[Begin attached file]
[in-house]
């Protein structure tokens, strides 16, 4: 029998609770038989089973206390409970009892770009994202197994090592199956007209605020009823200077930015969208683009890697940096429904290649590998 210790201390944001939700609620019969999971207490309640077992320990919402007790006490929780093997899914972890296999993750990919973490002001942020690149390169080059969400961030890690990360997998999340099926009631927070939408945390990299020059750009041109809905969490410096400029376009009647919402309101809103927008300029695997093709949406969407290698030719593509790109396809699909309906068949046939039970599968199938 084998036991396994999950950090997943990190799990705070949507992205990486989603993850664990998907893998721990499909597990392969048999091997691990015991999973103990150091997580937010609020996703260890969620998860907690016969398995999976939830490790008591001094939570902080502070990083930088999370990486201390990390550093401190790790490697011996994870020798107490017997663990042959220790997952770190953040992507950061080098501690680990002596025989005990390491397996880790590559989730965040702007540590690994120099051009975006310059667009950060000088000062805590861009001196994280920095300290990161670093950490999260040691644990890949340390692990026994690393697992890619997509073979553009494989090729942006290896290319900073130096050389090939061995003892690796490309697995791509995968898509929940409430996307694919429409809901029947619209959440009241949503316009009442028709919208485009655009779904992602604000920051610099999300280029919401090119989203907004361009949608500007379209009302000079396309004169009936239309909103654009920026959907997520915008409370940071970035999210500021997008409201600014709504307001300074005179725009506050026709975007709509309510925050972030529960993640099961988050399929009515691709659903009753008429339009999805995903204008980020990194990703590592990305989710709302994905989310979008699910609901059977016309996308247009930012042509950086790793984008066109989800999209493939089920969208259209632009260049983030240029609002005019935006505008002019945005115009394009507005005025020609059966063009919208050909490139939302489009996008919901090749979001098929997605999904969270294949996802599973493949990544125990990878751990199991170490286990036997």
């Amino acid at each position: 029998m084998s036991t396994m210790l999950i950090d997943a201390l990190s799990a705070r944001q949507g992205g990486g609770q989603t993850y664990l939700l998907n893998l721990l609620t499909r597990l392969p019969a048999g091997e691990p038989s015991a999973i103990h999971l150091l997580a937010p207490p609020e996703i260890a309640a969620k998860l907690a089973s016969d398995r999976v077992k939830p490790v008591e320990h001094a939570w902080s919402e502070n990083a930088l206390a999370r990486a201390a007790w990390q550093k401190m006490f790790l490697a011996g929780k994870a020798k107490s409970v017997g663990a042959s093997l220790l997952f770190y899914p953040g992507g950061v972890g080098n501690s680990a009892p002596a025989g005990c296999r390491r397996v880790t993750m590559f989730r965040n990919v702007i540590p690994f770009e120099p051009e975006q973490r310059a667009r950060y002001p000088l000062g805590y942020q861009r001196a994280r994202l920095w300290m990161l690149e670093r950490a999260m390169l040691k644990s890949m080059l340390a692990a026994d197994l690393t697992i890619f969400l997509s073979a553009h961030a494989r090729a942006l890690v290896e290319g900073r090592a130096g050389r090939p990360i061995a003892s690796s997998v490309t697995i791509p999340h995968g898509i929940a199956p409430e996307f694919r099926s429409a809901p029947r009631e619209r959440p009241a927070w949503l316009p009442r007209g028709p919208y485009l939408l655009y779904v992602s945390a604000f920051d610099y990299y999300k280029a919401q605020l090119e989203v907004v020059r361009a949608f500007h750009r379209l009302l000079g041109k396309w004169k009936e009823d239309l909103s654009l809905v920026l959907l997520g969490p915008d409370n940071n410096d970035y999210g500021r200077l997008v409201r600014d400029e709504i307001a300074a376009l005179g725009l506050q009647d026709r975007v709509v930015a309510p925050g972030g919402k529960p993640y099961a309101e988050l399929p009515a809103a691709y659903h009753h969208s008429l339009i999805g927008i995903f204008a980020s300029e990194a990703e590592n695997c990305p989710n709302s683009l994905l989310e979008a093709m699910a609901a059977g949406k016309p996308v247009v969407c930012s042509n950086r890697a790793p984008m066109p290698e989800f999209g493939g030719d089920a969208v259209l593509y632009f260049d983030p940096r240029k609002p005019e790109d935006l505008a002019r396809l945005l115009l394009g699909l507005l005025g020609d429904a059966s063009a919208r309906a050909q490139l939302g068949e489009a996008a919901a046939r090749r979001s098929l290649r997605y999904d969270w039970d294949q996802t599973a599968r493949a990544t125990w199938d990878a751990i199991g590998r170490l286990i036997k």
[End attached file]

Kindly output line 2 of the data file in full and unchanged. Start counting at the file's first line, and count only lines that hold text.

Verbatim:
């Protein structure tokens, strides 16, 4: 029998609770038989089973206390409970009892770009994202197994090592199956007209605020009823200077930015969208683009890697940096429904290649590998 210790201390944001939700609620019969999971207490309640077992320990919402007790006490929780093997899914972890296999993750990919973490002001942020690149390169080059969400961030890690990360997998999340099926009631927070939408945390990299020059750009041109809905969490410096400029376009009647919402309101809103927008300029695997093709949406969407290698030719593509790109396809699909309906068949046939039970599968199938 084998036991396994999950950090997943990190799990705070949507992205990486989603993850664990998907893998721990499909597990392969048999091997691990015991999973103990150091997580937010609020996703260890969620998860907690016969398995999976939830490790008591001094939570902080502070990083930088999370990486201390990390550093401190790790490697011996994870020798107490017997663990042959220790997952770190953040992507950061080098501690680990002596025989005990390491397996880790590559989730965040702007540590690994120099051009975006310059667009950060000088000062805590861009001196994280920095300290990161670093950490999260040691644990890949340390692990026994690393697992890619997509073979553009494989090729942006290896290319900073130096050389090939061995003892690796490309697995791509995968898509929940409430996307694919429409809901029947619209959440009241949503316009009442028709919208485009655009779904992602604000920051610099999300280029919401090119989203907004361009949608500007379209009302000079396309004169009936239309909103654009920026959907997520915008409370940071970035999210500021997008409201600014709504307001300074005179725009506050026709975007709509309510925050972030529960993640099961988050399929009515691709659903009753008429339009999805995903204008980020990194990703590592990305989710709302994905989310979008699910609901059977016309996308247009930012042509950086790793984008066109989800999209493939089920969208259209632009260049983030240029609002005019935006505008002019945005115009394009507005005025020609059966063009919208050909490139939302489009996008919901090749979001098929997605999904969270294949996802599973493949990544125990990878751990199991170490286990036997």